Electronic technology has had an impact on our language. And one of the greatest impacts, like that of an asteroid smashing into the Yucatan peninsula, is the way we greet each other: Hello!
Most greetings, in English or other languages, involve respect (Sir), the day (Good morning), health (How do you do, Howdy), or the like. Informally nowadays we say Hey or Hi, which might be condensations of How are you.
But none of these is the case with Hello. It has nothing to do with the day or the heal…
This past weekend I escaped the polar vortex for a few days of vacation in warmer climes, and I found myself thinking a lot about the word perfect. It had nothing to do with the weather (which was lovely, but not perfect) or the hotel (also lovely, but is any hotel perfect?). It was the service. Not that the service was perfect. It just seemed that everything I ordered or said was perfect.
Server: “What can I get for you?”
Me: “I’ll take the salmon bento box.”
Server: “Perfect. And how would y…
In a piece the other day about Ronan Farrow’s new MSNBC chat show, Alessandra Stanley of The New York Times noted that Farrow “made an effort to seem hip. He referred to marijuana as ‘weed’ and made an aside about the Ukrainian opposition leader, Yulia V. Tymoshenko, who was recently freed from prison, saying that she ‘also has amazing hair.’”
Yes, weed is apparently the broadly hippest current term for marijuana, that venerable fount of slang. (I’ll save for another day a discussion of the rela…
Erin Hamlin made Olympic history as the first American to medal in singles luge.
(AP Photo/Morry Gash)
The manufactured snow has barely melted at the Sochi Winter Olympics, but I’ll take a moment to reflect on what I thought was the rise of the verb to medal, meaning of course to win gold, silver, or bronze in Olympic competition.
If you’re an Olympic athlete, you want to medal. You want to medal even more than you want to win a medal. If you’re covering the Olympics, you want to use the verb t…
Not too long ago in this winter of discontent, my Facebook friend David Edelstein posted this status update:
This was in The New York Times.
“New York City public schools are open—to the chagrin of many parents—but field trips are canceled.”
Ben and others who care, when did “chagrin” come to mean annoyance, irritation, displeasure? It means embarrassment. It’s another GREAT word I fear we can’t use anymore because people think it means what it doesn’t. This does NOT fill me with chagrin. It mak…
“Politeness is another word for deception,” James W. Pennebaker, chair of the psychology department at the University of Texas at Austin, is quoted as saying in a recent article in The Wall Street Journal. The statement brought me up short because it is so different from how I discuss politeness in my courses.
As I say to students, living together is hard. And I don’t mean “living together” in the sense of sharing an apartment or home with roommates or romantic partners. I mean “living t…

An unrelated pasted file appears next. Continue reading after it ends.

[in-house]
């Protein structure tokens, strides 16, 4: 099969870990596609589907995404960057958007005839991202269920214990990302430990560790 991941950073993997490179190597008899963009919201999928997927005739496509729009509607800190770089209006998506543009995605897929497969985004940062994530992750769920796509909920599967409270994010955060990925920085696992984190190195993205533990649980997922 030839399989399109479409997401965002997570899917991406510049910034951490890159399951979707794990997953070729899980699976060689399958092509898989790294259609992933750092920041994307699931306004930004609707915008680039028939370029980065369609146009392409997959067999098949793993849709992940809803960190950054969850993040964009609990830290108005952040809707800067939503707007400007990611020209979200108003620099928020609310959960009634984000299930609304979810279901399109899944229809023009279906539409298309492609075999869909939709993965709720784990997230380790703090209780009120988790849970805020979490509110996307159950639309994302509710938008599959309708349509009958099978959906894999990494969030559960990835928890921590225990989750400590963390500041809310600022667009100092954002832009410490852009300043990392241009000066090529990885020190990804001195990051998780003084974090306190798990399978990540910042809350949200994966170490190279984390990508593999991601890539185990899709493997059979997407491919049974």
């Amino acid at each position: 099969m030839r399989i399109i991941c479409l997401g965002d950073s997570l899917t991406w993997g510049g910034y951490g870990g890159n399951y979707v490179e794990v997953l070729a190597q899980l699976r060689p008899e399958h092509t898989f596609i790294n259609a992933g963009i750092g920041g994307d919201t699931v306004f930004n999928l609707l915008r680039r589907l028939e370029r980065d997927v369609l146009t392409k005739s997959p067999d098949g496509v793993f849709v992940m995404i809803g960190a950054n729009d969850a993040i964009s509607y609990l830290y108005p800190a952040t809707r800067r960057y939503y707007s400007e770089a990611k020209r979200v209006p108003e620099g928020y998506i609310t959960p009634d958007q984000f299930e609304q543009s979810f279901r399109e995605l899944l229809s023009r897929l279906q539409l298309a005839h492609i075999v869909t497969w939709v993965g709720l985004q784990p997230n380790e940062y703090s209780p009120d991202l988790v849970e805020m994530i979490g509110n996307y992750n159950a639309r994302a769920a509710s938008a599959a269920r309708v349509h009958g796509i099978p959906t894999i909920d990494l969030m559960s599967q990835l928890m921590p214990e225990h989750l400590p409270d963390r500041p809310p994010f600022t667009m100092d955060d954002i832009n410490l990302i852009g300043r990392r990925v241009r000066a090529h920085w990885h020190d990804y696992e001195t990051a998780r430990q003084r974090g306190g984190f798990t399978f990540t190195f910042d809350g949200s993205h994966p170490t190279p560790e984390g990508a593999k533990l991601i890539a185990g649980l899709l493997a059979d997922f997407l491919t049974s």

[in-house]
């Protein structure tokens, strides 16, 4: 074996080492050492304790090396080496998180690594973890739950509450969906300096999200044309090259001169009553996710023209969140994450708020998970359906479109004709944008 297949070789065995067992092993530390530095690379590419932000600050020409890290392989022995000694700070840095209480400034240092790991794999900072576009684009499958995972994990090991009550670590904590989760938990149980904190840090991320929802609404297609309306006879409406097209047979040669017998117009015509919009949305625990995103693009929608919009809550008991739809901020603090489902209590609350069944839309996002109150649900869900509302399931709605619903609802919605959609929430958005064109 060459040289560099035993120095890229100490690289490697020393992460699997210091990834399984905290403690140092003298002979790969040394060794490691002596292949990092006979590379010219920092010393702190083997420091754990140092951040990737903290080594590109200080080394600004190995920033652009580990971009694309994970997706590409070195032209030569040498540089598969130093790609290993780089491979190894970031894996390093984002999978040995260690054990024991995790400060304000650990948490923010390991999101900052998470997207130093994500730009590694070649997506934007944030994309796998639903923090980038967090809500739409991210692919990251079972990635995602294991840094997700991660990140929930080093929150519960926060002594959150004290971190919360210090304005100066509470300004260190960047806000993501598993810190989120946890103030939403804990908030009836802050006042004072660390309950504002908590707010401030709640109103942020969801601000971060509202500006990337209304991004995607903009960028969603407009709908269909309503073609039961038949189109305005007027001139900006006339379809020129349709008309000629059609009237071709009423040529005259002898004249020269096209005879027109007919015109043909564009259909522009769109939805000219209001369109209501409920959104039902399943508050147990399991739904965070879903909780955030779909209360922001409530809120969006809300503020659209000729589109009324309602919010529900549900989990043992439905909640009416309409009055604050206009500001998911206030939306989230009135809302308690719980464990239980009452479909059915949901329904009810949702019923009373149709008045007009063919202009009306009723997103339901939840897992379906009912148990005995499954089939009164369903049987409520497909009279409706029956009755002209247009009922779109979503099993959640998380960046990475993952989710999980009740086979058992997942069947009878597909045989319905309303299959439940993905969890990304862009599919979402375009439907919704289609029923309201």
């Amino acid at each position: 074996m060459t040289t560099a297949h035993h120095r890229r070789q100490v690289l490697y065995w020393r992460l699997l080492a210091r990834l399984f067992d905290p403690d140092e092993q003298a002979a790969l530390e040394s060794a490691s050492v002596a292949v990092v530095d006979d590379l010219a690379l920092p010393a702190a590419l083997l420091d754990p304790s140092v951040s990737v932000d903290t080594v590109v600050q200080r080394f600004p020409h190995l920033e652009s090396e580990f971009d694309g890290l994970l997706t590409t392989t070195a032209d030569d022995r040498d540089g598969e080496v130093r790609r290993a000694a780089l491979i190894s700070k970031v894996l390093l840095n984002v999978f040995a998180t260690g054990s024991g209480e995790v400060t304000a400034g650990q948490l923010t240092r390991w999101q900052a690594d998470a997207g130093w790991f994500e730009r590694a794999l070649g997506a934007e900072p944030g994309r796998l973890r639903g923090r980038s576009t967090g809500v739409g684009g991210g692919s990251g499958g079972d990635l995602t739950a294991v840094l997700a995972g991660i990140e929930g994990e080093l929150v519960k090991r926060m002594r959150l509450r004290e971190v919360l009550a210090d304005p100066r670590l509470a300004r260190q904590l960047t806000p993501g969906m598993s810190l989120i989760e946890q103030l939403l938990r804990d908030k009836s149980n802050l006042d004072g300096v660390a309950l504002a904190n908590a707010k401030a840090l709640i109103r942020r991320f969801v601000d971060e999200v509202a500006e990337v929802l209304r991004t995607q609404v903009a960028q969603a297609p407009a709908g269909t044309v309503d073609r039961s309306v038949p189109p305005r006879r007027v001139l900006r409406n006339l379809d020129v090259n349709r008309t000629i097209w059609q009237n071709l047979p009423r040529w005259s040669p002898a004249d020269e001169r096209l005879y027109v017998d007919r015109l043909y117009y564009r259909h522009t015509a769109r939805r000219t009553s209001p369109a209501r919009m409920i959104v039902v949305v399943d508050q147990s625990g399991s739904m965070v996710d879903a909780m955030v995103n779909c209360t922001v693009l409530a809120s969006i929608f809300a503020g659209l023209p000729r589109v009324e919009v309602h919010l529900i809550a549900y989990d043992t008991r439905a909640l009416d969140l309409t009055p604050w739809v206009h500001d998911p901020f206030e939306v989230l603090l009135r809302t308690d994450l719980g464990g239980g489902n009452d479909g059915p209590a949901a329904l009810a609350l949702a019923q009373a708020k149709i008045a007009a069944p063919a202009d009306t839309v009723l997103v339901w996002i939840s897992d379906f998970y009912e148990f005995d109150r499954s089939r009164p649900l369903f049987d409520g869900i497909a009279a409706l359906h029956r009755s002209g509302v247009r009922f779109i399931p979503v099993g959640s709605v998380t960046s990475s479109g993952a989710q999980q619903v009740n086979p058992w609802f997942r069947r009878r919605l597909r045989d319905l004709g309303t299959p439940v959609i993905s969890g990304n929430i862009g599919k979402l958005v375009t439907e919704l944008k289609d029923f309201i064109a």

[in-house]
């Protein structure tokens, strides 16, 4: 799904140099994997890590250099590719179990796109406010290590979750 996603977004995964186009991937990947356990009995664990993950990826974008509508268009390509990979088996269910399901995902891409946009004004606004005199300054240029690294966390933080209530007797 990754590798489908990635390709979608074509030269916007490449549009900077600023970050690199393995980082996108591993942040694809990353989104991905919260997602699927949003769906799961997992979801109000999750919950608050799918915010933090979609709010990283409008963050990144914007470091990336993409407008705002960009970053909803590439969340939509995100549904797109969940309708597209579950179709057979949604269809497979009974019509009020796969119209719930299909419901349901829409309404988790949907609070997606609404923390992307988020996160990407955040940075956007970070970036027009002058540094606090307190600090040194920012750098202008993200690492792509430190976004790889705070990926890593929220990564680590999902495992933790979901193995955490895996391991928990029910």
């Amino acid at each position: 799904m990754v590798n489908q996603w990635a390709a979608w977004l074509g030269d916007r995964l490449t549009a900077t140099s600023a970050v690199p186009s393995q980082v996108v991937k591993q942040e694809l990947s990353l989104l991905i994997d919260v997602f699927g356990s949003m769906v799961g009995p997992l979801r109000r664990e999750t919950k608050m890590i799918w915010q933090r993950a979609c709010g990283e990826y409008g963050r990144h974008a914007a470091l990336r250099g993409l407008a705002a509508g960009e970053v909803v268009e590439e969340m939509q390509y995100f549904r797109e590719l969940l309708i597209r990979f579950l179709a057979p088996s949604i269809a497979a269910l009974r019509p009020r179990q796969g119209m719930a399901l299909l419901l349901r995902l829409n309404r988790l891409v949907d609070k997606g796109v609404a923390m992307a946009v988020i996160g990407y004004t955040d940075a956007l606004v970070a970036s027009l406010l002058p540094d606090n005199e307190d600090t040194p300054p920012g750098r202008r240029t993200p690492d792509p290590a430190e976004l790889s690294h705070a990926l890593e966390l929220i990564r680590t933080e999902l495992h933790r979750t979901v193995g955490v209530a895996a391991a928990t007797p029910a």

The etymology of Chicano is surrounded in mystery. I’ve seen its roots traced to Nahuatl, specifically to the term Mexica, as the people encountered by Hernán Cortés and his soldiers conquering Tenochtitlán in the early quarter of the 16th century where known. In Spanish, the word is pronounced Meshika: the x functions as sh. Mexico, as a nation, opts to look at the Mexicas as their defining ancestors. Curiously, when first registering the name, the missionaries spelled it Méjico, with a j. It t…
The Beatles during the filming of Help!
(image via flickr)
I heard a Brazilian iron-ore magnate speaking on a BBC news program about how he had become so rich, and he said that at one point “the price of iron ore came from $10 a ton to $180 a ton.” I realized that there was a subtle mistake in English usage here: Even if the price is still $180 now, we do not say that the price came from $10 to $180; we say the price went from $10 to $180. But why?
Come is standardly used for motion (including me…
OK. Mark your calendar now for March 23, OK Day. It’s the day we pause to celebrate the birthday of OK in Boston, Hub of the Universe, on March 23, 1839.
Yes, OK! How can we sufficiently sing the praises of America’s and the world’s greatest word?
Let’s try. OK is the expression we use countless times every day to make arrangements, give approvals, and get by, often with a cascade of OKs:
“How about 2 o’clock? OK?”
And of course that’s not all. There’s the “OK” that …
Col. Robert McCormick, publisher of the Chicago Tribune, wanted to simplify English.
The other afternoon I was surprised by a phone call from a concerned citizen who identified himself as Eugene Segar of Detroit, 83 years old. He wanted to talk about reforming English spelling to make it more accessible to students and second-language learners.
His message wasn’t what surprised me. The ineluctable complexity of English spelling has been evoking calls for reform for centuries. No, it was rather…